Students will be able to count base ten blocks and record numbers using their knowledge of "tens" and "ones".

Kindergarten students love to move! This station activity get students moving around the room as they work with place value.

10 minutes

This is an activity that I use as one of my math stations, so there is not a formal introduction to this lesson. The stations are very briefly discussed at the beginning of the week. This takes approximately 10 minutes. I am fortunate to have a para-pro and parent helper each day of the week during my station time, so they are able to assist students, keep them on task, and work with them at stations. With 3 adults in the room, instructions are able to be brief, as anyone who is having difficulty will be noticed. My station activities always target skills that we have previously or are currently learning.

During station time, my students are broke into 2 groups (12 students in each group- totaling 24). On Mondays & Wednesdays, group 1 is working on stations, while group 2 is using technology. Technology includes iPads, lap tops, and the SMARTBoard. On Tuesdays & Thursdays, group 2 is working on stations, while group 1 is using technology. Fridays are free choice. All students use technology and re-visit any of their favorite stations from the week. I have included a picture of my schedule that is displayed in my classroom.

20 minutes

The material I used for this station was a free download on TeachersPayTeachers by Shuna Pocket Full of Kinders. The unit is titled, Place Value Rocks. You do have to have a Teachers Pay Teachers account to access this material.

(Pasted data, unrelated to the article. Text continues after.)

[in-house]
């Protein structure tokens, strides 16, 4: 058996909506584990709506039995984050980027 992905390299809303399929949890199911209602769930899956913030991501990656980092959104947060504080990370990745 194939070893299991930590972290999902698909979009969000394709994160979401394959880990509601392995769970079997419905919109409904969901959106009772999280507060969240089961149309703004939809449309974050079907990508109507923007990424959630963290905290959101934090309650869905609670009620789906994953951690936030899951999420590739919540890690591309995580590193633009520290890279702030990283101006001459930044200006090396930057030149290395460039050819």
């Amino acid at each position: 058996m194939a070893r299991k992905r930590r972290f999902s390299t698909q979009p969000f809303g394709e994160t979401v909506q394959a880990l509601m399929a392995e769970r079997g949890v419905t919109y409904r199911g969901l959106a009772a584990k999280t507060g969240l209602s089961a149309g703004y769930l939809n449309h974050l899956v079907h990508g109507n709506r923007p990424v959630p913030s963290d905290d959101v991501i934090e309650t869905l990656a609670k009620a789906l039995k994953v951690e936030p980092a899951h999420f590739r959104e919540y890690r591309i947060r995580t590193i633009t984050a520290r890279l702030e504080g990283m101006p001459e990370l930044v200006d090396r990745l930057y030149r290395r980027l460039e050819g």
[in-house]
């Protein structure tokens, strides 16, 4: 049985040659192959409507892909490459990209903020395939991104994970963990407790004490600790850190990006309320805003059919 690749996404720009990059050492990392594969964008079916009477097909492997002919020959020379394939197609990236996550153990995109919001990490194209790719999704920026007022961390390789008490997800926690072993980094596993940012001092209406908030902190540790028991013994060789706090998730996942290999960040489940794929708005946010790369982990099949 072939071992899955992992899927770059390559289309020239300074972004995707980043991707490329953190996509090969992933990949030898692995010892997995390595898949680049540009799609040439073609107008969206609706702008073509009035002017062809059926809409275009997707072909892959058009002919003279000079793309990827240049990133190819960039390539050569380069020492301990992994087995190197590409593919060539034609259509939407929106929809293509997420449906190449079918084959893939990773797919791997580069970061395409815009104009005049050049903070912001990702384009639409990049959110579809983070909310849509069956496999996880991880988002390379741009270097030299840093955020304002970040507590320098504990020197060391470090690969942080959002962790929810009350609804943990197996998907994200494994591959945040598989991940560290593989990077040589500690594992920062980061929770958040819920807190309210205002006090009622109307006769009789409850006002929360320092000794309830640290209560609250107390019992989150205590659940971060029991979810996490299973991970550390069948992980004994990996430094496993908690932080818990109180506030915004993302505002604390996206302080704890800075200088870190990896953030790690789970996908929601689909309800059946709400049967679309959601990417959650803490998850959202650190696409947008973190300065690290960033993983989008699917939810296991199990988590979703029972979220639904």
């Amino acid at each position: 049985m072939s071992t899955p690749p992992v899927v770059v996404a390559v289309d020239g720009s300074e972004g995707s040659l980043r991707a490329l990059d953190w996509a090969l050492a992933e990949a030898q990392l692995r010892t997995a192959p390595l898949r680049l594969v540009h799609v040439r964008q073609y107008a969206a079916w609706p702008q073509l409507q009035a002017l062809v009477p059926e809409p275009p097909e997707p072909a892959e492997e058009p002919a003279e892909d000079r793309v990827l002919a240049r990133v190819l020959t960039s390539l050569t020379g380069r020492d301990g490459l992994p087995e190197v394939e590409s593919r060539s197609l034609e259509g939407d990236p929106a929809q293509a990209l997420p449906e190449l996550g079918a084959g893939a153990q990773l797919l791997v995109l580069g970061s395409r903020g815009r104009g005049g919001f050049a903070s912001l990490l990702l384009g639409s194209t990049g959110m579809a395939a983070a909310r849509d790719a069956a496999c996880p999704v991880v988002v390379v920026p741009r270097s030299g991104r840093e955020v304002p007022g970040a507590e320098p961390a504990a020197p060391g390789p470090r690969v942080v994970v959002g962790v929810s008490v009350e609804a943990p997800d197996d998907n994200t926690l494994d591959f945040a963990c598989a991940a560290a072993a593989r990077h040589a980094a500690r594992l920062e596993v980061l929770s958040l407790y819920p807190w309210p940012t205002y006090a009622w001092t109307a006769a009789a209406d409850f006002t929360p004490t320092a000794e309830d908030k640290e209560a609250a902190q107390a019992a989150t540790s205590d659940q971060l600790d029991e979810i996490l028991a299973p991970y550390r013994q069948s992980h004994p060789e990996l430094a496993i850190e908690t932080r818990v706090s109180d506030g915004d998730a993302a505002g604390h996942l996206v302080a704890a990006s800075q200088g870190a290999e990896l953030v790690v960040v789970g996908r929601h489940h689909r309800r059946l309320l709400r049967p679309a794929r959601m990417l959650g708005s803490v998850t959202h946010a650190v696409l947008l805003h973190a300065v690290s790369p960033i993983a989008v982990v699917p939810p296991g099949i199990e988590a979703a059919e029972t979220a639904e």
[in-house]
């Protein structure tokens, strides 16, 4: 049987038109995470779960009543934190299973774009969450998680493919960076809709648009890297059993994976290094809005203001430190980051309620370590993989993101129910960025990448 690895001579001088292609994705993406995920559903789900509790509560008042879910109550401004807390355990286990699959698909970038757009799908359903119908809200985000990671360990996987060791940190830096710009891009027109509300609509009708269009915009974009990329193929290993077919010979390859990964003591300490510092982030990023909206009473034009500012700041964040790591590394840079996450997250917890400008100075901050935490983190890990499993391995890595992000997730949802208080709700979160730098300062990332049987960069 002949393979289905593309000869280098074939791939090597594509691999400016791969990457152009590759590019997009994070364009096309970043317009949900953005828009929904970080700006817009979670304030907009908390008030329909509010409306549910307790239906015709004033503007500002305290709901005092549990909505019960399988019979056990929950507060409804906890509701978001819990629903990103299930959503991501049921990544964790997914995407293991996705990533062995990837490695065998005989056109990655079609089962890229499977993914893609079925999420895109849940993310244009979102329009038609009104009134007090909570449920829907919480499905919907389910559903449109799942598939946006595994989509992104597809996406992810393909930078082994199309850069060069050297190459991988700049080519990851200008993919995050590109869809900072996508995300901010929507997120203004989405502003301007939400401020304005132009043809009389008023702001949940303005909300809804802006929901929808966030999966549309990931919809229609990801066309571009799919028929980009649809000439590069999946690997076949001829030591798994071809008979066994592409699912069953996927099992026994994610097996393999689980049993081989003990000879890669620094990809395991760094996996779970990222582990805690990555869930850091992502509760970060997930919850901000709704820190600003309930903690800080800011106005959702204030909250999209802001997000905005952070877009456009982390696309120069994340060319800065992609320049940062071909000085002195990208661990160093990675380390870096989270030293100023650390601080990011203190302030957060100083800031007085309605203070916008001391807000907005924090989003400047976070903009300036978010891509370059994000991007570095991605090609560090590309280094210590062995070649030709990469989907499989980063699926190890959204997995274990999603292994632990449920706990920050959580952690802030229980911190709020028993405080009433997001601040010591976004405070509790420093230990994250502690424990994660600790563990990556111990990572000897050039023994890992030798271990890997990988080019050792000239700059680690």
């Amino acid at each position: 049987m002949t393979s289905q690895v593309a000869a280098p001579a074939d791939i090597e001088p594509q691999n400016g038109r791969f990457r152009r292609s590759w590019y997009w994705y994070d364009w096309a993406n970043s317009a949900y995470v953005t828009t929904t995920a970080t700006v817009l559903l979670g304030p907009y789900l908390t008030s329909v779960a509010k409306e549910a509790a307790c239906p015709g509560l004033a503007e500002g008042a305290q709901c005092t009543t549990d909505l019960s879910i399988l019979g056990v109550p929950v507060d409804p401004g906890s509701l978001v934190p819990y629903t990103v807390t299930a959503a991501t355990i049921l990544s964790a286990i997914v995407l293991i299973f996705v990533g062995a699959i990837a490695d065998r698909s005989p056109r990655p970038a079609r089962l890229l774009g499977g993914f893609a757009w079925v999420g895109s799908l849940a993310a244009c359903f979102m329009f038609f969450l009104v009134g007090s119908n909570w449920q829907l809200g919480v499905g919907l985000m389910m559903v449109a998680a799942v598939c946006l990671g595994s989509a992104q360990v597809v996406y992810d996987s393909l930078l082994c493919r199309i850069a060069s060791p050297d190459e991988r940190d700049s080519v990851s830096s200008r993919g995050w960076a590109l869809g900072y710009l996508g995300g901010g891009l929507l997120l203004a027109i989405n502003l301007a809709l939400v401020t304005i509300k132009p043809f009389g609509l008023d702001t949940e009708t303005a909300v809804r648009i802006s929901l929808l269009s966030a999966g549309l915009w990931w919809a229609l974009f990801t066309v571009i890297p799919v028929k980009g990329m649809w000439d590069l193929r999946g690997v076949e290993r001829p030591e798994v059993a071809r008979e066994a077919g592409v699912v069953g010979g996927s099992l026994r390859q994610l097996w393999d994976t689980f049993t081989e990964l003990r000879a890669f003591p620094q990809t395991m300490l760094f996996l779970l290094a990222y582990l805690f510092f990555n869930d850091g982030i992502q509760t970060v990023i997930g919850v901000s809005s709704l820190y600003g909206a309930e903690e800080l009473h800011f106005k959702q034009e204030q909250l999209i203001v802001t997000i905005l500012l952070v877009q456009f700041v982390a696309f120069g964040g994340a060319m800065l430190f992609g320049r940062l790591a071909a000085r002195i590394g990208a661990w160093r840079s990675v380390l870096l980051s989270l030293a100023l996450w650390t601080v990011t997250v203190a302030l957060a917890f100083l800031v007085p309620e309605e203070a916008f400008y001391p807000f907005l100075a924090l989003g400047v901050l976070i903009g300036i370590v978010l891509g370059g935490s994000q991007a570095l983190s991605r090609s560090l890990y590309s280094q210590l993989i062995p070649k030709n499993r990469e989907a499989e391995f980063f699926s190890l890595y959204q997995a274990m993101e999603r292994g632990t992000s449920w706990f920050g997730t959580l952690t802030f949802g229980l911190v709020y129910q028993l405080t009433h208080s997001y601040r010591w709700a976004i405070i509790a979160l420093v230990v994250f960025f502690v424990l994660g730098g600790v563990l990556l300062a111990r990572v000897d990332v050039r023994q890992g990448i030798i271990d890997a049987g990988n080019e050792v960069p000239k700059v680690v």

I did not utilize the entire packet. I focused on the place value writing the room activity. I cut out and placed 10 pictures around the classroom. Each picture had "tens" sticks and/or "ones" cubes. Students have to count the base ten blocks, and write the number on a response sheet. The response form includes the numbers 1-10. So in this activity, if I came across a picture hanging in the classroom that was labeled 3, I would count the base ten blocks and record the number next to 3 on the response form. I have included a student video of this.

I really like this station because it leads my students to help one another. Naturally, students tend to buddy up as they search the room for the ten place value cards. I can observe and hear their conversations. If a student counts the base ten blocks incorrectly, their buddy will correct them typically by saying something like, "No, look there are only 3 "tens" sticks. That is 30." The students are using mathematical vocabulary (MP6), defending their thinking (MP3), and having fun at the same time!

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